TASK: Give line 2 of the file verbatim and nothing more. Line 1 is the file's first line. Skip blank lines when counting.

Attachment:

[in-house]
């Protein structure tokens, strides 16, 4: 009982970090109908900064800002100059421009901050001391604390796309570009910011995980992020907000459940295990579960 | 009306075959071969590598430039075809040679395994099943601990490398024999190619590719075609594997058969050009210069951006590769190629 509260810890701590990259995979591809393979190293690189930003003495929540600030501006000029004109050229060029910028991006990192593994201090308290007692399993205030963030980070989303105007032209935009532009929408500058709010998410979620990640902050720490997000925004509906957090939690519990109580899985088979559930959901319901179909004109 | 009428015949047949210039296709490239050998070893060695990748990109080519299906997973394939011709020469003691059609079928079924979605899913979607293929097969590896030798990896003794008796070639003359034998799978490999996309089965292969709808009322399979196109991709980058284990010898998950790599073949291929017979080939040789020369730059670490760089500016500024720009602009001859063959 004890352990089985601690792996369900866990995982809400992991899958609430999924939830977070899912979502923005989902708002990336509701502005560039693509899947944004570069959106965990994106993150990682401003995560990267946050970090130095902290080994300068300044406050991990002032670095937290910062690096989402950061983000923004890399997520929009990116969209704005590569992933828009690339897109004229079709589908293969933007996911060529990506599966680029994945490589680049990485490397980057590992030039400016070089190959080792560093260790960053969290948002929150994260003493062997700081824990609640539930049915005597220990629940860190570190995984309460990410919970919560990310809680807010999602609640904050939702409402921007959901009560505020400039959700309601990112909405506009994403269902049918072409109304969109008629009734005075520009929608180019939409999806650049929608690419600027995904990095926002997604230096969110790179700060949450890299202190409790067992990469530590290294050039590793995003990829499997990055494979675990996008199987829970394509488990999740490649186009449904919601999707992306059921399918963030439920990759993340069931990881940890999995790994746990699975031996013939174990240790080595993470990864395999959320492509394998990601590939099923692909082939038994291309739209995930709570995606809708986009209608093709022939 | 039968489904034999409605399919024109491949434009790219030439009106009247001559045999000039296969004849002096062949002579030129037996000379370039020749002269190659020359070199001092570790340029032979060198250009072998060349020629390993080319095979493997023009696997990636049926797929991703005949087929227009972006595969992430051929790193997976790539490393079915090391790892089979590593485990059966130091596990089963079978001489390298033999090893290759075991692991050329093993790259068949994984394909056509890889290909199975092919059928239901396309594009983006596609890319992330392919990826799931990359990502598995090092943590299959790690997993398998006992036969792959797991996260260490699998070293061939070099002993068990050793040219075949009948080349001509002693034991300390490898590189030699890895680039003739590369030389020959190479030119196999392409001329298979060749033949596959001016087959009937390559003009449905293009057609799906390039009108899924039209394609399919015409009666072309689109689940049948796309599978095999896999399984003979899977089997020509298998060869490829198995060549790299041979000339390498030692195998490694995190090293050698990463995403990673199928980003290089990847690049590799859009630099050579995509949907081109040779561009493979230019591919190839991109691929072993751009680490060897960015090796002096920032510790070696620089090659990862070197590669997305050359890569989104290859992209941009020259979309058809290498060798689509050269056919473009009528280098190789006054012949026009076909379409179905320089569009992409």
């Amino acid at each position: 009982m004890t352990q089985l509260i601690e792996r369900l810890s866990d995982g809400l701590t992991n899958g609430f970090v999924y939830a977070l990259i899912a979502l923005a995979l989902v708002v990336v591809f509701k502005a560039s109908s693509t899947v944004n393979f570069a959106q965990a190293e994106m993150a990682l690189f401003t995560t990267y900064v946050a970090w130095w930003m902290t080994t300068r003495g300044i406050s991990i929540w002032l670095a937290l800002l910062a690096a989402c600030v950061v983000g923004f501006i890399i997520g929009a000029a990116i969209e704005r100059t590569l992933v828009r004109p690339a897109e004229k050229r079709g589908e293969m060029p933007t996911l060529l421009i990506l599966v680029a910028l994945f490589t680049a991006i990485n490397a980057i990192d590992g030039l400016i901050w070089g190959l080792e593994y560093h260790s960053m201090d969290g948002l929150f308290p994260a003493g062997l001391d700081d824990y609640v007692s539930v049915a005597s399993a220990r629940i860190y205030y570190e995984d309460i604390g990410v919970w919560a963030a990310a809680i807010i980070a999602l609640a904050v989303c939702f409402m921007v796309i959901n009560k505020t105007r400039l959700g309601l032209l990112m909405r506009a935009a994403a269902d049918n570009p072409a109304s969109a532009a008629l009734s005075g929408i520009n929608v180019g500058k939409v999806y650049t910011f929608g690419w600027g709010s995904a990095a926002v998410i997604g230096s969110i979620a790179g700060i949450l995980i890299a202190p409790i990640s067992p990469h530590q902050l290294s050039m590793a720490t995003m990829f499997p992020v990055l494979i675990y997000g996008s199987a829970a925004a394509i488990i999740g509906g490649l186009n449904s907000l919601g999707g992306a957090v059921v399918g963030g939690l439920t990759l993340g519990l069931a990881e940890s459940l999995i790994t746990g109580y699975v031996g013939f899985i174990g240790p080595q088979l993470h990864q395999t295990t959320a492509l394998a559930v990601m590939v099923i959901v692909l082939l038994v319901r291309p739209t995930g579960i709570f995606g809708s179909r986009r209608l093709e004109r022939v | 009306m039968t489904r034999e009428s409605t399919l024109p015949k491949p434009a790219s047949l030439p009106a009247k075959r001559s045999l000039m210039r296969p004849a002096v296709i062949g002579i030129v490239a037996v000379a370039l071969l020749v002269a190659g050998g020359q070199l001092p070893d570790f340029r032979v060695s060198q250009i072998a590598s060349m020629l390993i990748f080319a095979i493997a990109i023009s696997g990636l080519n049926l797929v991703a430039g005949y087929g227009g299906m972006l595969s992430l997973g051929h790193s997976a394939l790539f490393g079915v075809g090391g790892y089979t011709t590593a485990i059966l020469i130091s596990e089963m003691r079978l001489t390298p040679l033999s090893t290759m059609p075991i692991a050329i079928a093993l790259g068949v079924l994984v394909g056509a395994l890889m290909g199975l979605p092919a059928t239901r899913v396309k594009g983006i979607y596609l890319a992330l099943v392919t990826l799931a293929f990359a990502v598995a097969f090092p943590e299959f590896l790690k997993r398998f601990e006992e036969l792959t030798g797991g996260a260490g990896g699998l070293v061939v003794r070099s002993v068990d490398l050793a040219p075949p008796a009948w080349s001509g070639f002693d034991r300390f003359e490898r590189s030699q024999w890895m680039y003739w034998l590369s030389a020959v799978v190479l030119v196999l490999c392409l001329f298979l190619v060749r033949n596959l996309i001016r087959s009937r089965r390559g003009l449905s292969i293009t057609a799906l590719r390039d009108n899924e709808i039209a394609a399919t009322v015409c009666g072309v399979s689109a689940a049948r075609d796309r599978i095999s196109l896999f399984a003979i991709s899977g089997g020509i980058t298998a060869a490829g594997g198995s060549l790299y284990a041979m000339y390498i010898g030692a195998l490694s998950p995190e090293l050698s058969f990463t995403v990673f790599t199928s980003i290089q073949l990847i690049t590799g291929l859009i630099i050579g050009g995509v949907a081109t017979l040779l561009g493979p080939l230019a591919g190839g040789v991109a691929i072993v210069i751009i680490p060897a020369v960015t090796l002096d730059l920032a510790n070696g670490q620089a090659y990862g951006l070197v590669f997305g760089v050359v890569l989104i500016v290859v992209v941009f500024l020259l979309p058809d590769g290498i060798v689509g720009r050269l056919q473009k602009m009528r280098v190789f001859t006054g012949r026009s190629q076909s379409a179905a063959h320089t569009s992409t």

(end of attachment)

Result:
């Protein structure tokens, strides 16, 4: 009982970090109908900064800002100059421009901050001391604390796309570009910011995980992020907000459940295990579960 | 009306075959071969590598430039075809040679395994099943601990490398024999190619590719075609594997058969050009210069951006590769190629 509260810890701590990259995979591809393979190293690189930003003495929540600030501006000029004109050229060029910028991006990192593994201090308290007692399993205030963030980070989303105007032209935009532009929408500058709010998410979620990640902050720490997000925004509906957090939690519990109580899985088979559930959901319901179909004109 | 009428015949047949210039296709490239050998070893060695990748990109080519299906997973394939011709020469003691059609079928079924979605899913979607293929097969590896030798990896003794008796070639003359034998799978490999996309089965292969709808009322399979196109991709980058284990010898998950790599073949291929017979080939040789020369730059670490760089500016500024720009602009001859063959 004890352990089985601690792996369900866990995982809400992991899958609430999924939830977070899912979502923005989902708002990336509701502005560039693509899947944004570069959106965990994106993150990682401003995560990267946050970090130095902290080994300068300044406050991990002032670095937290910062690096989402950061983000923004890399997520929009990116969209704005590569992933828009690339897109004229079709589908293969933007996911060529990506599966680029994945490589680049990485490397980057590992030039400016070089190959080792560093260790960053969290948002929150994260003493062997700081824990609640539930049915005597220990629940860190570190995984309460990410919970919560990310809680807010999602609640904050939702409402921007959901009560505020400039959700309601990112909405506009994403269902049918072409109304969109008629009734005075520009929608180019939409999806650049929608690419600027995904990095926002997604230096969110790179700060949450890299202190409790067992990469530590290294050039590793995003990829499997990055494979675990996008199987829970394509488990999740490649186009449904919601999707992306059921399918963030439920990759993340069931990881940890999995790994746990699975031996013939174990240790080595993470990864395999959320492509394998990601590939099923692909082939038994291309739209995930709570995606809708986009209608093709022939 | 039968489904034999409605399919024109491949434009790219030439009106009247001559045999000039296969004849002096062949002579030129037996000379370039020749002269190659020359070199001092570790340029032979060198250009072998060349020629390993080319095979493997023009696997990636049926797929991703005949087929227009972006595969992430051929790193997976790539490393079915090391790892089979590593485990059966130091596990089963079978001489390298033999090893290759075991692991050329093993790259068949994984394909056509890889290909199975092919059928239901396309594009983006596609890319992330392919990826799931990359990502598995090092943590299959790690997993398998006992036969792959797991996260260490699998070293061939070099002993068990050793040219075949009948080349001509002693034991300390490898590189030699890895680039003739590369030389020959190479030119196999392409001329298979060749033949596959001016087959009937390559003009449905293009057609799906390039009108899924039209394609399919015409009666072309689109689940049948796309599978095999896999399984003979899977089997020509298998060869490829198995060549790299041979000339390498030692195998490694995190090293050698990463995403990673199928980003290089990847690049590799859009630099050579995509949907081109040779561009493979230019591919190839991109691929072993751009680490060897960015090796002096920032510790070696620089090659990862070197590669997305050359890569989104290859992209941009020259979309058809290498060798689509050269056919473009009528280098190789006054012949026009076909379409179905320089569009992409």